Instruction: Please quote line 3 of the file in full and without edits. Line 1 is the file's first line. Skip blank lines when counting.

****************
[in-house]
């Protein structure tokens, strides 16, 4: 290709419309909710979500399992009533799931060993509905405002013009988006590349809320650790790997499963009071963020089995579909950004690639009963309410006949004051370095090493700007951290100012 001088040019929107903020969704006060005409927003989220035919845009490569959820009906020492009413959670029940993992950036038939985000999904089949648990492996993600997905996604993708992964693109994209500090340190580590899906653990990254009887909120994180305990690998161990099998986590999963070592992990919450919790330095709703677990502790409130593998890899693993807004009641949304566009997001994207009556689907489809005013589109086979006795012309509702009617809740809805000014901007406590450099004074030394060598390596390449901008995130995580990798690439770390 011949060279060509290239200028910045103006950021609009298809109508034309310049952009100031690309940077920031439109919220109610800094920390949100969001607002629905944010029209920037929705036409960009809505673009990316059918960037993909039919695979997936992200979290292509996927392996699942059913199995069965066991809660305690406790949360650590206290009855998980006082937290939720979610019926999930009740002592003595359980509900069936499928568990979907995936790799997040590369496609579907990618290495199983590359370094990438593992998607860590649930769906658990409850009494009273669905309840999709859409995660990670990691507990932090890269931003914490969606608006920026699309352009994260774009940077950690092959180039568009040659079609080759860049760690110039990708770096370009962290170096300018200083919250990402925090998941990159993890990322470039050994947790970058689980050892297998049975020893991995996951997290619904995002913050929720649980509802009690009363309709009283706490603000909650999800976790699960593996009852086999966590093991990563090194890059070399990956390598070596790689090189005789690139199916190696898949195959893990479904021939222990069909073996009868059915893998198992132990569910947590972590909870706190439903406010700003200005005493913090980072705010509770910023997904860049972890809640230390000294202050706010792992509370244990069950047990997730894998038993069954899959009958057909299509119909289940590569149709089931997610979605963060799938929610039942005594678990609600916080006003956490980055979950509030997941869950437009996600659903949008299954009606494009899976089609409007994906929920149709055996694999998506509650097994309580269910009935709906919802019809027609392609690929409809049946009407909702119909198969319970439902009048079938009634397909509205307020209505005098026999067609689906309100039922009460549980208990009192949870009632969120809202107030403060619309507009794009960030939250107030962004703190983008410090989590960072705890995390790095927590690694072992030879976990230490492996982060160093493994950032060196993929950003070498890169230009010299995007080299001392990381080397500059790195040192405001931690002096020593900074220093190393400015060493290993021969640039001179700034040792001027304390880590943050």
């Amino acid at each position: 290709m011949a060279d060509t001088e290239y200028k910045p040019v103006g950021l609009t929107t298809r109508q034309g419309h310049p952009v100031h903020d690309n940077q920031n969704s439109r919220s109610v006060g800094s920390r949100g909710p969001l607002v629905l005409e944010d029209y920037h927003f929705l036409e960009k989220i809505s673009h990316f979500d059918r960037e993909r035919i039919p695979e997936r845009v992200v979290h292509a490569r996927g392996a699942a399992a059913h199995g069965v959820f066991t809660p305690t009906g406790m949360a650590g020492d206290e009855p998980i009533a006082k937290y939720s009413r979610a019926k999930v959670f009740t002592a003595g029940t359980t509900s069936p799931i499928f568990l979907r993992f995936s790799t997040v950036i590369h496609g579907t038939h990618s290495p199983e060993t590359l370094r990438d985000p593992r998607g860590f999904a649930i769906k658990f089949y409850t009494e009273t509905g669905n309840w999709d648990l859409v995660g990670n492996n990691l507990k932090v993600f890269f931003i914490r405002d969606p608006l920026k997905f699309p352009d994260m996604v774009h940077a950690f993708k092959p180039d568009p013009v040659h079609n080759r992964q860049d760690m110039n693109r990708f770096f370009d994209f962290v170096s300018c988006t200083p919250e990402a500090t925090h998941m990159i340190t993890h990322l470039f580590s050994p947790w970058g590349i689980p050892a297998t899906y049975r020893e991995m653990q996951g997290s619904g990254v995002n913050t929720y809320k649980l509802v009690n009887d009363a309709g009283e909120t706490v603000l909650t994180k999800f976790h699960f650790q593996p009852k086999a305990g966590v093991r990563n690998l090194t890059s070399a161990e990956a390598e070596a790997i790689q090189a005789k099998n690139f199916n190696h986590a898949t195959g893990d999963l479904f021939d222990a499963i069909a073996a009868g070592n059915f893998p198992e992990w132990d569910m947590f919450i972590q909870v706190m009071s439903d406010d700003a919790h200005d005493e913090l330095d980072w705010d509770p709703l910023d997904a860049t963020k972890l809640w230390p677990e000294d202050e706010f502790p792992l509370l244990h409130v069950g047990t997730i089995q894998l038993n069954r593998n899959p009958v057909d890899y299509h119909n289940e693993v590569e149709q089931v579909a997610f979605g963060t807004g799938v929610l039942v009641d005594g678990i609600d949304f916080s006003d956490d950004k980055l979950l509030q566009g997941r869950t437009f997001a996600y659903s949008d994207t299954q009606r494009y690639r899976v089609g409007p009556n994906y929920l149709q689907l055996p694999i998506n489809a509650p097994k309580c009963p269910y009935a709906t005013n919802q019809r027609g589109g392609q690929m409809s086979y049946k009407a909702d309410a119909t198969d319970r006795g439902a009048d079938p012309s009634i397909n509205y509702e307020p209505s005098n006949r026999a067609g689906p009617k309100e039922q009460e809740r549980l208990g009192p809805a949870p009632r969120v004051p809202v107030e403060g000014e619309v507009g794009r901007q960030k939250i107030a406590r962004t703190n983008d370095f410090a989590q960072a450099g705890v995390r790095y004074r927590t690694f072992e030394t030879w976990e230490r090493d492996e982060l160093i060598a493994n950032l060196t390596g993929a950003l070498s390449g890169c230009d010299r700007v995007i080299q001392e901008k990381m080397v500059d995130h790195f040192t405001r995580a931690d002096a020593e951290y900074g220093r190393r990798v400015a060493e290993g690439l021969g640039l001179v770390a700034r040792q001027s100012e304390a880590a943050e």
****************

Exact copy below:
């Amino acid at each position: 290709m011949a060279d060509t001088e290239y200028k910045p040019v103006g950021l609009t929107t298809r109508q034309g419309h310049p952009v100031h903020d690309n940077q920031n969704s439109r919220s109610v006060g800094s920390r949100g909710p969001l607002v629905l005409e944010d029209y920037h927003f929705l036409e960009k989220i809505s673009h990316f979500d059918r960037e993909r035919i039919p695979e997936r845009v992200v979290h292509a490569r996927g392996a699942a399992a059913h199995g069965v959820f066991t809660p305690t009906g406790m949360a650590g020492d206290e009855p998980i009533a006082k937290y939720s009413r979610a019926k999930v959670f009740t002592a003595g029940t359980t509900s069936p799931i499928f568990l979907r993992f995936s790799t997040v950036i590369h496609g579907t038939h990618s290495p199983e060993t590359l370094r990438d985000p593992r998607g860590f999904a649930i769906k658990f089949y409850t009494e009273t509905g669905n309840w999709d648990l859409v995660g990670n492996n990691l507990k932090v993600f890269f931003i914490r405002d969606p608006l920026k997905f699309p352009d994260m996604v774009h940077a950690f993708k092959p180039d568009p013009v040659h079609n080759r992964q860049d760690m110039n693109r990708f770096f370009d994209f962290v170096s300018c988006t200083p919250e990402a500090t925090h998941m990159i340190t993890h990322l470039f580590s050994p947790w970058g590349i689980p050892a297998t899906y049975r020893e991995m653990q996951g997290s619904g990254v995002n913050t929720y809320k649980l509802v009690n009887d009363a309709g009283e909120t706490v603000l909650t994180k999800f976790h699960f650790q593996p009852k086999a305990g966590v093991r990563n690998l090194t890059s070399a161990e990956a390598e070596a790997i790689q090189a005789k099998n690139f199916n190696h986590a898949t195959g893990d999963l479904f021939d222990a499963i069909a073996a009868g070592n059915f893998p198992e992990w132990d569910m947590f919450i972590q909870v706190m009071s439903d406010d700003a919790h200005d005493e913090l330095d980072w705010d509770p709703l910023d997904a860049t963020k972890l809640w230390p677990e000294d202050e706010f502790p792992l509370l244990h409130v069950g047990t997730i089995q894998l038993n069954r593998n899959p009958v057909d890899y299509h119909n289940e693993v590569e149709q089931v579909a997610f979605g963060t807004g799938v929610l039942v009641d005594g678990i609600d949304f916080s006003d956490d950004k980055l979950l509030q566009g997941r869950t437009f997001a996600y659903s949008d994207t299954q009606r494009y690639r899976v089609g409007p009556n994906y929920l149709q689907l055996p694999i998506n489809a509650p097994k309580c009963p269910y009935a709906t005013n919802q019809r027609g589109g392609q690929m409809s086979y049946k009407a909702d309410a119909t198969d319970r006795g439902a009048d079938p012309s009634i397909n509205y509702e307020p209505s005098n006949r026999a067609g689906p009617k309100e039922q009460e809740r549980l208990g009192p809805a949870p009632r969120v004051p809202v107030e403060g000014e619309v507009g794009r901007q960030k939250i107030a406590r962004t703190n983008d370095f410090a989590q960072a450099g705890v995390r790095y004074r927590t690694f072992e030394t030879w976990e230490r090493d492996e982060l160093i060598a493994n950032l060196t390596g993929a950003l070498s390449g890169c230009d010299r700007v995007i080299q001392e901008k990381m080397v500059d995130h790195f040192t405001r995580a931690d002096a020593e951290y900074g220093r190393r990798v400015a060493e290993g690439l021969g640039l001179v770390a700034r040792q001027s100012e304390a880590a943050e």